Ellen Carter is an award-winning True Crime novelist whose specialty is in her ability to get her subjects, serial killers, to reveal the motivations behind their murderous tendencies. She unwittingly leases out a room in her home to the nondescript, polite gentleman Leslie Steckler who just happens to have a dark secret. Mr. Steckler is the White Angel, the notorious British serial killer, so named for his method of choosing his victims, and he knows that Ellen has a dark secret of her own.
REVIEW:Interview with a Serial Killer (re-release 2011)
Directed by Chris Jones
Produced by Genevieve Jolliffe
Starring: Peter Firth, Harriet Robinson, Don Henderson
Interview with a Serial Killer was originally released under the title ‘White Angel’ in 1993 and is directed and produced by the same team that brought us ‘Urban Ghost Story’ (1998). While I don’t know what precipitated it’s re-release this year or the change in title I am certainly glad they did. It was a pleasant surprise to watch a movie with so many elements of good film making.
First off, no movie can survive without a good story that’s driven by interesting characters and Interview with a Serial Killer has both. The story boils down to a cat and mouse game in which you are never quite sure who has the upper hand. Indeed, both of the principals juxtapose this role throughout the story, making it all the more interesting to watch unfold. It’s exciting to watch a movie and not be able to discern how the story will play out, even when it’s apparent that it won’t end happily for anyone. Furthermore, the character interaction must be believable, especially in the extraordinary circumstance in which the characters found themselves, and this screenplay was written in such a way that nothing between the two felt forced or out of place. In fact, the honesty of their human nature is what made the conversations between the two compelling.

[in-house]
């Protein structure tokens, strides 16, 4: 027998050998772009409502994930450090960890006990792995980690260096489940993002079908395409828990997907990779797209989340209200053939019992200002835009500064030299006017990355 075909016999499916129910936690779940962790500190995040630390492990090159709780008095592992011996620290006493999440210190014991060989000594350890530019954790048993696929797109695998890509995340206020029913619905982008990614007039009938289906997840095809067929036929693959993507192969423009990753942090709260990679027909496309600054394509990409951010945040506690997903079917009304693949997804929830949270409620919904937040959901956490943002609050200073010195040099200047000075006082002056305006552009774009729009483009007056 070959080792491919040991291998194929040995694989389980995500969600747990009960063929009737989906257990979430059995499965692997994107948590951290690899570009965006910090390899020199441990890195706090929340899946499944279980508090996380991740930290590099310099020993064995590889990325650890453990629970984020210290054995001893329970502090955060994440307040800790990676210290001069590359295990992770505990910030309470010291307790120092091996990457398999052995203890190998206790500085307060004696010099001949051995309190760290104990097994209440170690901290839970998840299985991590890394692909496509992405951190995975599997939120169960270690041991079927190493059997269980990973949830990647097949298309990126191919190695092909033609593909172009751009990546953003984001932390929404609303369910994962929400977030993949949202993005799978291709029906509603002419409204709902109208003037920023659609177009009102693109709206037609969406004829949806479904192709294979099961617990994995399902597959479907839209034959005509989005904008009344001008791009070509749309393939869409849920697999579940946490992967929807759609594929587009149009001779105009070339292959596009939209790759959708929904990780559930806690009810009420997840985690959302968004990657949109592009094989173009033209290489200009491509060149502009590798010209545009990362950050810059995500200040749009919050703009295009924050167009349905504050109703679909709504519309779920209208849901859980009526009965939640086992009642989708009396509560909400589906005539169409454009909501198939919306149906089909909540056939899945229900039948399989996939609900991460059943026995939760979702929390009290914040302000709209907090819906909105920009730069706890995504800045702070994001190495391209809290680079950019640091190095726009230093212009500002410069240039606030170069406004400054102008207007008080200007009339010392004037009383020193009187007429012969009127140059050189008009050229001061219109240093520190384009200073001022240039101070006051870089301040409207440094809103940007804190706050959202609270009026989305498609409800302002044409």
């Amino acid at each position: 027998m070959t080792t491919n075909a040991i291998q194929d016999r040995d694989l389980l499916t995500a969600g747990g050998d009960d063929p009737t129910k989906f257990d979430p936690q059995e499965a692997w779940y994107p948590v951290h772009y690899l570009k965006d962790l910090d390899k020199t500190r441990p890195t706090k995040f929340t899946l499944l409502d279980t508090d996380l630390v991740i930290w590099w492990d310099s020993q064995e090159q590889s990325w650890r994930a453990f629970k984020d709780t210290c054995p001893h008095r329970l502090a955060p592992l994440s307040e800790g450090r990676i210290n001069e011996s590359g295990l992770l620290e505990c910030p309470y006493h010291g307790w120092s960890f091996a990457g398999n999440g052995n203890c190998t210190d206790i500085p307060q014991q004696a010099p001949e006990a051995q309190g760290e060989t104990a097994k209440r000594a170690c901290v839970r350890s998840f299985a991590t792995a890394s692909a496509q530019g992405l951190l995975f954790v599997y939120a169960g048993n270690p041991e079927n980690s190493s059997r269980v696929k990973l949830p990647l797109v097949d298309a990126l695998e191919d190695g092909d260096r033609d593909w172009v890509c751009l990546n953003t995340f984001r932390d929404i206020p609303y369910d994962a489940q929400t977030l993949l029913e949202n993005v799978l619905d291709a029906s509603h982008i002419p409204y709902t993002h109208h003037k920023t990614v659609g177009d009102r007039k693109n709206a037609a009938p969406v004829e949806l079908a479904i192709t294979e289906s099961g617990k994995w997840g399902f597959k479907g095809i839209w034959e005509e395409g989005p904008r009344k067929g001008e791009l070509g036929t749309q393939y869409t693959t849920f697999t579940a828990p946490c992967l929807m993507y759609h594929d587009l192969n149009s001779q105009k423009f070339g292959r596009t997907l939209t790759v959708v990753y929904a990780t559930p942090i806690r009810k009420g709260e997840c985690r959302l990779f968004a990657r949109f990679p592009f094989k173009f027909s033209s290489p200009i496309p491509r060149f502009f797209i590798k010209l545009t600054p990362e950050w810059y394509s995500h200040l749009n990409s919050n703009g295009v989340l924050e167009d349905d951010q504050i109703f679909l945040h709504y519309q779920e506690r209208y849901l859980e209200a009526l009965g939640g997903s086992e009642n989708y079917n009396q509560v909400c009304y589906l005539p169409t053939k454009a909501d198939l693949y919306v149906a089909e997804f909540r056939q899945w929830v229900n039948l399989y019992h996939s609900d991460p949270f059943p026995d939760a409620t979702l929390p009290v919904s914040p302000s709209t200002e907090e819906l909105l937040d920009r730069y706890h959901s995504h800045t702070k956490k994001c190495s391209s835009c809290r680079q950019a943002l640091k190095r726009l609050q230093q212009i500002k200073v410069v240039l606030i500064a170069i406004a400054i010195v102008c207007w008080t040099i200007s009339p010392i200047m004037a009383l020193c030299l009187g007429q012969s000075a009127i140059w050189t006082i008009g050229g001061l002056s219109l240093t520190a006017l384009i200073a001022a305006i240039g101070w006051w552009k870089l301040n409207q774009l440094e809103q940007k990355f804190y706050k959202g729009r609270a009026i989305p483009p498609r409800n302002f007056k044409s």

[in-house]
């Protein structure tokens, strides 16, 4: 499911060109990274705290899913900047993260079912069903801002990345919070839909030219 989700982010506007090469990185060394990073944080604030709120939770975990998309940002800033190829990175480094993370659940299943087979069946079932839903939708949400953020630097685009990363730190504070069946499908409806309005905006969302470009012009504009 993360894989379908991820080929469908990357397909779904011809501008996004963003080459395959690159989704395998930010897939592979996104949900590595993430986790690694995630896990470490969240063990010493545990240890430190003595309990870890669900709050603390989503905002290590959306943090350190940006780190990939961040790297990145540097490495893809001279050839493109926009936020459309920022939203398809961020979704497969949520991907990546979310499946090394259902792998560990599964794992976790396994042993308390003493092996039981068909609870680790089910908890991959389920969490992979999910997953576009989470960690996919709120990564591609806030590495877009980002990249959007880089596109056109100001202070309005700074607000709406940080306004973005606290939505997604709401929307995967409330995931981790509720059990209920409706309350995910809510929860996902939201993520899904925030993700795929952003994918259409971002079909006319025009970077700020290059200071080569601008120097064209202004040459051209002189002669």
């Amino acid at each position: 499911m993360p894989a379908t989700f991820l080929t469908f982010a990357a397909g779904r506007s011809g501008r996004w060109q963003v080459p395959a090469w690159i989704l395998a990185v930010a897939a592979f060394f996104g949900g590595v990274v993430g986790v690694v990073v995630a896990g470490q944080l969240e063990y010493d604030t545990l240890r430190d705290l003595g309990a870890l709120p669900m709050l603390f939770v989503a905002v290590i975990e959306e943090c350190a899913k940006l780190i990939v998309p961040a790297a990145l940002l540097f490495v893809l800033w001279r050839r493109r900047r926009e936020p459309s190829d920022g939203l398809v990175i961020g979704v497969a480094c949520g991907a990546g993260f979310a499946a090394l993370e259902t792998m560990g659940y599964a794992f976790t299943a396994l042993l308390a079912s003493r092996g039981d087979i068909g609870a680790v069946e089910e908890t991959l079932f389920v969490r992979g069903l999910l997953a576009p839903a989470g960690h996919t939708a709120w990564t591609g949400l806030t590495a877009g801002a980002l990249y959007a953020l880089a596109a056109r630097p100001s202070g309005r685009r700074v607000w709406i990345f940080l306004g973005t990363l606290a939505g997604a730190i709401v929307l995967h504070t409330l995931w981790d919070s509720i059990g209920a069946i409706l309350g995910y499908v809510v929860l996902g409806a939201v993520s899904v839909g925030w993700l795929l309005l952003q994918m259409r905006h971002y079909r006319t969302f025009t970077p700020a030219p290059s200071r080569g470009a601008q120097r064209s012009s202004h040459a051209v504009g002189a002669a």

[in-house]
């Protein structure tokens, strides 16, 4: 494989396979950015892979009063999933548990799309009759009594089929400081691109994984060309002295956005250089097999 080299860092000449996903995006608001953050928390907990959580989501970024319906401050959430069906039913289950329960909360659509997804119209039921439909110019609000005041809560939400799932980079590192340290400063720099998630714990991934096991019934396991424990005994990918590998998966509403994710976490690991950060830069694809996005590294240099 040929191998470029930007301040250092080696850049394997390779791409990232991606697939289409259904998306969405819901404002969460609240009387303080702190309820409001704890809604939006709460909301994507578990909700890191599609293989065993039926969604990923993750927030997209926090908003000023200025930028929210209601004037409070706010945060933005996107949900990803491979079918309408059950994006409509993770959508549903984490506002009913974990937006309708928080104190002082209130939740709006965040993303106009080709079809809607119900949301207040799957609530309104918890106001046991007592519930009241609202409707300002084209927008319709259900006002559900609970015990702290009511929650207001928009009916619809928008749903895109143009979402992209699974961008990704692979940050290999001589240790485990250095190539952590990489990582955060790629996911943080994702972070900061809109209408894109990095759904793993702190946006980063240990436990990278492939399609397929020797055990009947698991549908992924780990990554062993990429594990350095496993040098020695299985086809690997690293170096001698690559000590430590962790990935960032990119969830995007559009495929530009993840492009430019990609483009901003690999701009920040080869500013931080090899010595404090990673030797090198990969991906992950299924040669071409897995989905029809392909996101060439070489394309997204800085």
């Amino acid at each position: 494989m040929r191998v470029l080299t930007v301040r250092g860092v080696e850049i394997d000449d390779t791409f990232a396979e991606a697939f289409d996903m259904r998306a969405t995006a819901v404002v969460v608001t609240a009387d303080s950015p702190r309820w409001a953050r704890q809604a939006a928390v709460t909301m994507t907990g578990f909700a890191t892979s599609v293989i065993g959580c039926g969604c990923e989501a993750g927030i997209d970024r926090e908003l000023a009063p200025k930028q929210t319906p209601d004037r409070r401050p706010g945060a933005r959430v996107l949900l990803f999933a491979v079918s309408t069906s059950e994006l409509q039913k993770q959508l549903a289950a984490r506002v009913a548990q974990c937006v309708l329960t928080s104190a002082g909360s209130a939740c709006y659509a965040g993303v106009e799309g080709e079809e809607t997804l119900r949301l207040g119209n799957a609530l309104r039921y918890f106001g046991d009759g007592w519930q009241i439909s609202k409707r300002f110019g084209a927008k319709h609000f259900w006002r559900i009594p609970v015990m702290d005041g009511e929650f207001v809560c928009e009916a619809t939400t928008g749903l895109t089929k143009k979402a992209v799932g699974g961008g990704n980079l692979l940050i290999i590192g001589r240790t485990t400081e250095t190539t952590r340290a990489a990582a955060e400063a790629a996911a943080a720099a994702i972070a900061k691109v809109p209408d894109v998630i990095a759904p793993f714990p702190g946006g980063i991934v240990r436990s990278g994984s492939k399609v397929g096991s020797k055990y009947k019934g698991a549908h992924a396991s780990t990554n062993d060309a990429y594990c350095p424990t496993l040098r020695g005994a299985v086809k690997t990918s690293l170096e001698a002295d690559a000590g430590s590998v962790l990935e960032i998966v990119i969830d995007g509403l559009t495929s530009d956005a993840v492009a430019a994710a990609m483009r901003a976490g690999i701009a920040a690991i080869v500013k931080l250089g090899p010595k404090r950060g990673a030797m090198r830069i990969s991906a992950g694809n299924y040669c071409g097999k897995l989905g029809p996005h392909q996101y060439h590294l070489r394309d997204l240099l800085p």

Of course, the best writing in the world remains on paper until it’s brought to life by good performances, and, thankfully, Interview has that as well. Though it’s not a groundbreaking performance by any means, Harriet Robinson’s portrayal of a woman scarred by an abusive relationship and quietly determined to not be bullied ever again is believable. Don Henderson (‘Adventures of Baron Munchausen’ 1988) is perfect as the grizzled Scotland Yard detective who for 3 years has been persistently obeying his intuition which is relentlessly telling him something doesn’t add up with Ellen’s story. But the rock star in this movie is Peter Firth (‘Amistad’, 1997, ‘Hunt for Red October’, 1990). Firth is outstanding as Leslie Steckler, the serial killer known as the White Angel. He can go from shy and introverted to fierce and menacing with a glance and does so with a subtlety that’s downright creepy. It reminded me, though not as cerebral or sinister, of Hannibal Lecktor (and not Anthony Hopkins’ Lecktor, but Brian Cox’s Lecktor, from ‘Manhunter’, 1986, which was the performance I feel gave Sir Hopkins his inspiration for the now iconic character he played…but that’s another column…). Firth’s portrayal is of Leslie Steckler first, murderer second, and he makes distinguishing that line and then toeing it look easy.
The production value is also great, at least next to the films I’ve reviewed lately. The editing in particular I thought was done with care and I appreciated it. It helped keep the film moving along at a nice pace; it never felt rushed nor did it lag in spots. Of special note is the Sony Hi8 footage interspersed throughout the film, giving us a first-person account of Steckler’s exploits. And what’s really effective about these moments is not what we’re shown but rather what we’re not shown, as all the grisly moments occur off camera. What we’re left with, throughout the entire film in fact, is the aftermath of these events which, even though I love me some gory carnage, is a refreshing change.
This movie isn’t for everyone. If you want intestines spewing across the screen, take a left down Laid to Rest Ave. If you’re looking for a creature feature, take a right down Jeepers Creepers Lane. But if you’re looking for an “old-school” (it is 18 years old, after all) stylish, briskly paced, well-crafted thriller, look no further than Interview with a Serial Killer. It may not be a keeper for some but that doesn’t mean it’s not worth your time.